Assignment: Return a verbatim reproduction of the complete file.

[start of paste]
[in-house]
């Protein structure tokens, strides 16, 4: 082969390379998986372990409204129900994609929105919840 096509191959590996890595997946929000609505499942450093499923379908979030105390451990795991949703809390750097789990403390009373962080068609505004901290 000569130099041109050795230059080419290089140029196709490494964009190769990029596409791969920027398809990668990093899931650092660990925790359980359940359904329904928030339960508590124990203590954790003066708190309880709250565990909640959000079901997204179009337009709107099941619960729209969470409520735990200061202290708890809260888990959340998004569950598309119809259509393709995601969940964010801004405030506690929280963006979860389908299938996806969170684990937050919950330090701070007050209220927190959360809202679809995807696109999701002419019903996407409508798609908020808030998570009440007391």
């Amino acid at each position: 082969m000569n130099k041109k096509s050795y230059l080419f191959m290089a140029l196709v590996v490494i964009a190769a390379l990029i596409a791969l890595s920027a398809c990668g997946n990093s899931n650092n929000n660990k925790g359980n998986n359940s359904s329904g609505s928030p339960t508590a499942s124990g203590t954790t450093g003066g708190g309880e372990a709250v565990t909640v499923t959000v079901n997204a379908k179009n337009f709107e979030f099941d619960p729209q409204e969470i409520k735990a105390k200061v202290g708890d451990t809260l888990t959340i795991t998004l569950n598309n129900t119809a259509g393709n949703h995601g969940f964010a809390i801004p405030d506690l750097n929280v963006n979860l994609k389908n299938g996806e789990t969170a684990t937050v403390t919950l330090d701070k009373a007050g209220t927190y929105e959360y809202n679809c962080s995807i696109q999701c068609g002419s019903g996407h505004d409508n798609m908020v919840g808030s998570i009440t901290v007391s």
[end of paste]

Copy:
[in-house]
């Protein structure tokens, strides 16, 4: 082969390379998986372990409204129900994609929105919840 096509191959590996890595997946929000609505499942450093499923379908979030105390451990795991949703809390750097789990403390009373962080068609505004901290 000569130099041109050795230059080419290089140029196709490494964009190769990029596409791969920027398809990668990093899931650092660990925790359980359940359904329904928030339960508590124990203590954790003066708190309880709250565990909640959000079901997204179009337009709107099941619960729209969470409520735990200061202290708890809260888990959340998004569950598309119809259509393709995601969940964010801004405030506690929280963006979860389908299938996806969170684990937050919950330090701070007050209220927190959360809202679809995807696109999701002419019903996407409508798609908020808030998570009440007391």
């Amino acid at each position: 082969m000569n130099k041109k096509s050795y230059l080419f191959m290089a140029l196709v590996v490494i964009a190769a390379l990029i596409a791969l890595s920027a398809c990668g997946n990093s899931n650092n929000n660990k925790g359980n998986n359940s359904s329904g609505s928030p339960t508590a499942s124990g203590t954790t450093g003066g708190g309880e372990a709250v565990t909640v499923t959000v079901n997204a379908k179009n337009f709107e979030f099941d619960p729209q409204e969470i409520k735990a105390k200061v202290g708890d451990t809260l888990t959340i795991t998004l569950n598309n129900t119809a259509g393709n949703h995601g969940f964010a809390i801004p405030d506690l750097n929280v963006n979860l994609k389908n299938g996806e789990t969170a684990t937050v403390t919950l330090d701070k009373a007050g209220t927190y929105e959360y809202n679809c962080s995807i696109q999701c068609g002419s019903g996407h505004d409508n798609m908020v919840g808030s998570i009440t901290v007391s």